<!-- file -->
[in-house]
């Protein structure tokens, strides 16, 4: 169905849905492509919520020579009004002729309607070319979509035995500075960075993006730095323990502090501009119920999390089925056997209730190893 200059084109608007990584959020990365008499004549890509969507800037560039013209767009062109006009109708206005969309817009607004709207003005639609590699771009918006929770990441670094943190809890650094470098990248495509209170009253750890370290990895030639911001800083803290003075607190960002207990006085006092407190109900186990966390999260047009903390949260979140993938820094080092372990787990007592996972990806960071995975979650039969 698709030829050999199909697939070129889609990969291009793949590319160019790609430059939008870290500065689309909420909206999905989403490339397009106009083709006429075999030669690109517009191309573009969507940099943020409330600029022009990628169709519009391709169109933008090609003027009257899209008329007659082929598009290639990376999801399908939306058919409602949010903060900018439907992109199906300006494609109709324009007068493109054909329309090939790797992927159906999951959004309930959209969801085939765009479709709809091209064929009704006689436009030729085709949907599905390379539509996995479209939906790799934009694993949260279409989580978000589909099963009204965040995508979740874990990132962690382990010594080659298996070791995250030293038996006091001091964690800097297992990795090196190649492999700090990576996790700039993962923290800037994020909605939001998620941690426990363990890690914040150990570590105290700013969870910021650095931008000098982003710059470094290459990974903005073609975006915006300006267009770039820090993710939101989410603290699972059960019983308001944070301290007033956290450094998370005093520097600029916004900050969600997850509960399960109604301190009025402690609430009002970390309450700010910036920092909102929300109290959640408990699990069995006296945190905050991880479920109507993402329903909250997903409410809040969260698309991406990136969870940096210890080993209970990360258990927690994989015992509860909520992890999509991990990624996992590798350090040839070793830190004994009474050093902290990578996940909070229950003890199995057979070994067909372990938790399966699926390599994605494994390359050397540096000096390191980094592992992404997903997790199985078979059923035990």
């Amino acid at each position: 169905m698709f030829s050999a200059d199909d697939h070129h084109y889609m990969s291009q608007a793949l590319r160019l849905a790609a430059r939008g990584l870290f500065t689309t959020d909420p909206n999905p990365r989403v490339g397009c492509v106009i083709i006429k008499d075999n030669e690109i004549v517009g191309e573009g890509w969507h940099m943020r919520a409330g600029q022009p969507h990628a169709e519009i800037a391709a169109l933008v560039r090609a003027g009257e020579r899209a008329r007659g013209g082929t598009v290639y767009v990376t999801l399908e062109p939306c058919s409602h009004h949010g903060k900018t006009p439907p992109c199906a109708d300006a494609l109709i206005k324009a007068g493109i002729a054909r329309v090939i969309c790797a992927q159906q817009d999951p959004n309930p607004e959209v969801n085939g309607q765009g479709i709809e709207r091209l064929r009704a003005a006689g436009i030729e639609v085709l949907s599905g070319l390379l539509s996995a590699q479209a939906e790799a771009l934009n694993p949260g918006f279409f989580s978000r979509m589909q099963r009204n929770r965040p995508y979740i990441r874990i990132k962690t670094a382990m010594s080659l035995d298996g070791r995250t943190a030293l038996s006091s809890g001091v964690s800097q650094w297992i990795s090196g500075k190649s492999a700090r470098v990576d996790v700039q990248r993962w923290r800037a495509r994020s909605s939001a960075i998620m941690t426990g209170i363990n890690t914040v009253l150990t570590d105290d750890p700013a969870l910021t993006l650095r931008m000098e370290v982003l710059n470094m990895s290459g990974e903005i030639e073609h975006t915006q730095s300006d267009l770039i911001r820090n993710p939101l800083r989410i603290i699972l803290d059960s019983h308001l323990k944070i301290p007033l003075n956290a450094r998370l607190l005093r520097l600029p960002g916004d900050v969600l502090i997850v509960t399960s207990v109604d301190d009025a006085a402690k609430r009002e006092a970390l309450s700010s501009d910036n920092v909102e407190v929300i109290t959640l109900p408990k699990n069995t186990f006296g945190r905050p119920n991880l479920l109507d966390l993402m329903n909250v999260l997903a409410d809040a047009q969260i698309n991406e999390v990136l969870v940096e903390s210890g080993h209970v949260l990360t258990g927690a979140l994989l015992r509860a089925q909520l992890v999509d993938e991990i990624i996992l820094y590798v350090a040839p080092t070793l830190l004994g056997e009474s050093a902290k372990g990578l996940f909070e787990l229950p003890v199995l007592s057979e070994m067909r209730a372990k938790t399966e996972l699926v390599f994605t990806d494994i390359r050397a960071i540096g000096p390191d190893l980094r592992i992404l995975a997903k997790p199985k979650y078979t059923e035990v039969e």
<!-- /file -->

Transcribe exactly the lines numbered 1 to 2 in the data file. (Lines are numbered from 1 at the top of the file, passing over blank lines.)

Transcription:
[in-house]
């Protein structure tokens, strides 16, 4: 169905849905492509919520020579009004002729309607070319979509035995500075960075993006730095323990502090501009119920999390089925056997209730190893 200059084109608007990584959020990365008499004549890509969507800037560039013209767009062109006009109708206005969309817009607004709207003005639609590699771009918006929770990441670094943190809890650094470098990248495509209170009253750890370290990895030639911001800083803290003075607190960002207990006085006092407190109900186990966390999260047009903390949260979140993938820094080092372990787990007592996972990806960071995975979650039969 698709030829050999199909697939070129889609990969291009793949590319160019790609430059939008870290500065689309909420909206999905989403490339397009106009083709006429075999030669690109517009191309573009969507940099943020409330600029022009990628169709519009391709169109933008090609003027009257899209008329007659082929598009290639990376999801399908939306058919409602949010903060900018439907992109199906300006494609109709324009007068493109054909329309090939790797992927159906999951959004309930959209969801085939765009479709709809091209064929009704006689436009030729085709949907599905390379539509996995479209939906790799934009694993949260279409989580978000589909099963009204965040995508979740874990990132962690382990010594080659298996070791995250030293038996006091001091964690800097297992990795090196190649492999700090990576996790700039993962923290800037994020909605939001998620941690426990363990890690914040150990570590105290700013969870910021650095931008000098982003710059470094290459990974903005073609975006915006300006267009770039820090993710939101989410603290699972059960019983308001944070301290007033956290450094998370005093520097600029916004900050969600997850509960399960109604301190009025402690609430009002970390309450700010910036920092909102929300109290959640408990699990069995006296945190905050991880479920109507993402329903909250997903409410809040969260698309991406990136969870940096210890080993209970990360258990927690994989015992509860909520992890999509991990990624996992590798350090040839070793830190004994009474050093902290990578996940909070229950003890199995057979070994067909372990938790399966699926390599994605494994390359050397540096000096390191980094592992992404997903997790199985078979059923035990």